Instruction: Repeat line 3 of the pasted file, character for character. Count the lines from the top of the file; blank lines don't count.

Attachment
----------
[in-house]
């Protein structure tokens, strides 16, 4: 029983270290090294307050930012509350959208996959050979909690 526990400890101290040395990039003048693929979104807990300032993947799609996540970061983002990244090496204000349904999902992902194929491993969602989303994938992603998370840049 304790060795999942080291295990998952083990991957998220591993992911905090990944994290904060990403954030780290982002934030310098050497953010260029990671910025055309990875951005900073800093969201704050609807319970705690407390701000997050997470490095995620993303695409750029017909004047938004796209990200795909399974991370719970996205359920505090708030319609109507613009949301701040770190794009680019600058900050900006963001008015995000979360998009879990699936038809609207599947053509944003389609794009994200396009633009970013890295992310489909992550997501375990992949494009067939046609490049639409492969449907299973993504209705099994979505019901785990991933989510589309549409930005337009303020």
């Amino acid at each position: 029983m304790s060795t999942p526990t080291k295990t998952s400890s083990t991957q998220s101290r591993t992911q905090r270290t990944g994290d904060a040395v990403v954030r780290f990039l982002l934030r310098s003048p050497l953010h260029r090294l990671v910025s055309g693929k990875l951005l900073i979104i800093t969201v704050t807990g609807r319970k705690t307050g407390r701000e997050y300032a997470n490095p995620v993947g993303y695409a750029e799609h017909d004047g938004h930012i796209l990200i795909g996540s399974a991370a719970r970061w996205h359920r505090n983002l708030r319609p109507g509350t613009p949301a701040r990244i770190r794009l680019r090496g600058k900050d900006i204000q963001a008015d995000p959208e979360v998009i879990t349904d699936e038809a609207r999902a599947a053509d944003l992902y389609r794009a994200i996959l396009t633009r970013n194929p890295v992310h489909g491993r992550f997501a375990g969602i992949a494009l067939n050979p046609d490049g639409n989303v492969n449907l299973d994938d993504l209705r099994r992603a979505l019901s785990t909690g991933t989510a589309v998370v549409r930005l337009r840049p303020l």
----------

């Amino acid at each position: 029983m304790s060795t999942p526990t080291k295990t998952s400890s083990t991957q998220s101290r591993t992911q905090r270290t990944g994290d904060a040395v990403v954030r780290f990039l982002l934030r310098s003048p050497l953010h260029r090294l990671v910025s055309g693929k990875l951005l900073i979104i800093t969201v704050t807990g609807r319970k705690t307050g407390r701000e997050y300032a997470n490095p995620v993947g993303y695409a750029e799609h017909d004047g938004h930012i796209l990200i795909g996540s399974a991370a719970r970061w996205h359920r505090n983002l708030r319609p109507g509350t613009p949301a701040r990244i770190r794009l680019r090496g600058k900050d900006i204000q963001a008015d995000p959208e979360v998009i879990t349904d699936e038809a609207r999902a599947a053509d944003l992902y389609r794009a994200i996959l396009t633009r970013n194929p890295v992310h489909g491993r992550f997501a375990g969602i992949a494009l067939n050979p046609d490049g639409n989303v492969n449907l299973d994938d993504l209705r099994r992603a979505l019901s785990t909690g991933t989510a589309v998370v549409r930005l337009r840049p303020l």